Readmissions aren't a losing battle

Karen Cheung-Larivee

 Karen Cheung-Larivee

Oct. 1 is D-day for many hospitals. Along with clinical outcomes under value-based purchasing and patient satisfaction penalties kicking in, providers have to worry about curbing readmissions, which, by the way, aren't improving much nationally.

Starting Monday, the Centers for Medicare & Medicaid Services will cut Medicare reimbursements by up to 1 percent and slash them even more of up to 3 percent in coming years for patient discharges that result in readmissions within 30 days.

But it's not a losing battle. My advice to hospitals: Don't give up.

Greg Maynard, clinical professor of medicine at the University of California, San Diego, and director of UCSD's Center for Innovation and Improvement Science, told FierceHealthcare that hospitals can't expect to fix readmissions overnight. Instead, Maynard encouraged hospitals to continue to "chip away at the process."

As transitional care models across the country have shown, the key to curbing readmission is employing a number of best practices at discharge and during follow-up care. That means not only follow-up phone calls to discharged patients but also figuring out which patients need those calls, which caregiver is responsible for making them and what to include in the phone call script, Maynard explained.

Questions shouldn't just revolve around patient satisfaction (Was your hospital experience a good one?) but include questions directly related to patient care (Did you get your medications? Do you know where your medical appointment is?).

CMS isn't just paying lip service to transitional care models, as evidenced by its efforts to develop best practices at the demonstration sites established under the Affordable Care Act. Numerous studies and organizations have found that interventions during discharge and after patients leave the hospital can help them stay on medications, make their medical appointments and engage in their own care.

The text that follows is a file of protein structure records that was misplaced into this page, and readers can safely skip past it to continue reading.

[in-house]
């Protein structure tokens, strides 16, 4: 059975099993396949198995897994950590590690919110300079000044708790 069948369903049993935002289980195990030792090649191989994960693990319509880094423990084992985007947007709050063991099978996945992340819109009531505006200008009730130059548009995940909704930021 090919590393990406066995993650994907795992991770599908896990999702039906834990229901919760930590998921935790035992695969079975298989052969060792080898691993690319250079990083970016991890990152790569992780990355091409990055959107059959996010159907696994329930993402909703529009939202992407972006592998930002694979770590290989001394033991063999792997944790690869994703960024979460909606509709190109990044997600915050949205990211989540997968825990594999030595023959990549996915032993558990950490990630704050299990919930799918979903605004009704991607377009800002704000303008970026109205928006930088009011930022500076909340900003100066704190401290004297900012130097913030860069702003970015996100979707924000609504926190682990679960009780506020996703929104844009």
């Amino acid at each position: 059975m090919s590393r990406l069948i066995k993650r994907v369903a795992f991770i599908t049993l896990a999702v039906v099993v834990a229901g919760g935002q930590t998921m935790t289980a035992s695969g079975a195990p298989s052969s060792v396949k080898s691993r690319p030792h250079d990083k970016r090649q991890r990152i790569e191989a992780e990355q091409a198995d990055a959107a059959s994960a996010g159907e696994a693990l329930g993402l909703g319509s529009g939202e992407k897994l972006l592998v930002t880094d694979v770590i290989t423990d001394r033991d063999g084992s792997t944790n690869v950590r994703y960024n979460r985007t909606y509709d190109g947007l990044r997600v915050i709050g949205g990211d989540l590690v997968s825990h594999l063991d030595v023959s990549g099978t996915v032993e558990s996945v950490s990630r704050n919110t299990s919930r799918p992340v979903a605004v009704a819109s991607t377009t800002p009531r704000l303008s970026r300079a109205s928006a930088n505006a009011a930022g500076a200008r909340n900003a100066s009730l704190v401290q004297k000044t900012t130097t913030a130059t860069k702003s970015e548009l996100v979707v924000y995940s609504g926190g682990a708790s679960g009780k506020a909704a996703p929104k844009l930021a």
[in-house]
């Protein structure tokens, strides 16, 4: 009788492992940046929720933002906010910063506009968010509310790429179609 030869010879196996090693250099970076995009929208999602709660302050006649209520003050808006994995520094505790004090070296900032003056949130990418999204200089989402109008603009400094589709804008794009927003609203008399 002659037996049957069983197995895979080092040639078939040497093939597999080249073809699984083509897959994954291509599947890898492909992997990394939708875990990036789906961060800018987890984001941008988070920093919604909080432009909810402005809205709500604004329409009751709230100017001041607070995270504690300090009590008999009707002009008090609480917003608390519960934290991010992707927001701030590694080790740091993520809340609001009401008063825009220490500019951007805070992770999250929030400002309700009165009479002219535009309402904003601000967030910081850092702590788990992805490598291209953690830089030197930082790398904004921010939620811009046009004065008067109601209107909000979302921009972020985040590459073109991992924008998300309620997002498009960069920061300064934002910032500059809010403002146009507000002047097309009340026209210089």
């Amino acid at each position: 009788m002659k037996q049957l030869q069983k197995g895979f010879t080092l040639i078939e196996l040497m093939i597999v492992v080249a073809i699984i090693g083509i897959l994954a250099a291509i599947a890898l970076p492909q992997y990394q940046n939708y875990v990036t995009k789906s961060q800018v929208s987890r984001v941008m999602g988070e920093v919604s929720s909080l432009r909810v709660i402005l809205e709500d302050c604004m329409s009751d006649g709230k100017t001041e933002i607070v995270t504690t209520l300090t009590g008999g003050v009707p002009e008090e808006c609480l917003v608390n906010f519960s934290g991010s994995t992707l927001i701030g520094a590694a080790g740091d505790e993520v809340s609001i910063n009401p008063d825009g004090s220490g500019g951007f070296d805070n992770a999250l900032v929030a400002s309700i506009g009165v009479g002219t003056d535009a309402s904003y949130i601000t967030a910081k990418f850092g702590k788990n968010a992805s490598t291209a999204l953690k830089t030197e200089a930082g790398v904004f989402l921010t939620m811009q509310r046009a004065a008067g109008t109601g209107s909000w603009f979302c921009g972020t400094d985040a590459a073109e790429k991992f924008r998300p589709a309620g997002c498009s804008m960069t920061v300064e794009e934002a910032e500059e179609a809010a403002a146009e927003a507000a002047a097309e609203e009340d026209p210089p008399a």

"Realize it's not just about reducing readmissions rates. It's about reducing adverse drug events. It's about increasing patient satisfaction and increasing staff satisfaction."

CMS is targeting the three conditions: acute myocardial infarction, heart failure and pneumonia--at least initially. By 2015, CMS will introduce readmission penalties for additional conditions, expected to include chronic obstructive pulmonary disease, vascular problems, angioplasty and heart bypass surgical complications.

That might sound disheartening to hospital leaders, who will likely face reduced Medicare payments in the immediate future. But it's important to note readmissions penalties reflect the goal of continuous improvement.

"The quick patch, if you will, is to proactively go after those populations in which the penalties are based--CHF patients, acute MI--so you focus on those patients," Maynard said. But he warned that's a short-sighted view of readmissions control.

A limited focus won't solve the problem of patients bouncing back to the hospital.

"Realize it's not just about reducing readmissions rates. It's about reducing adverse drug events. It's about increasing patient satisfaction and increasing staff satisfaction [and] clearing up confusion" on the part of the patient, Maynard said.

The next generation of readmission penalties will likely change the way hospitals look at frequent fliers-- especially those with heart and vascular problems. But the same quality improvement principles apply, Maynard noted.

Regardless of what measures CMS will scrutinize in the coming years, transitional care will be the key to reining in readmissions.

"There's always going to be a transition-of-care piece built in … like follow-up phone calls and appointments," Maynard said about future programs under Project BOOST, a national model for transitional care. Maynard hinted that the program would further bridge inpatient and outpatient process improvements.

"Transitional care [figures] into everything we do, no matter what the condition," he said.

Hospitals can tailor their processes for a specific condition, but it's just as easy to practice the same principles for all patients--not just the ones on CMS' list. --Karen (@FierceHealth)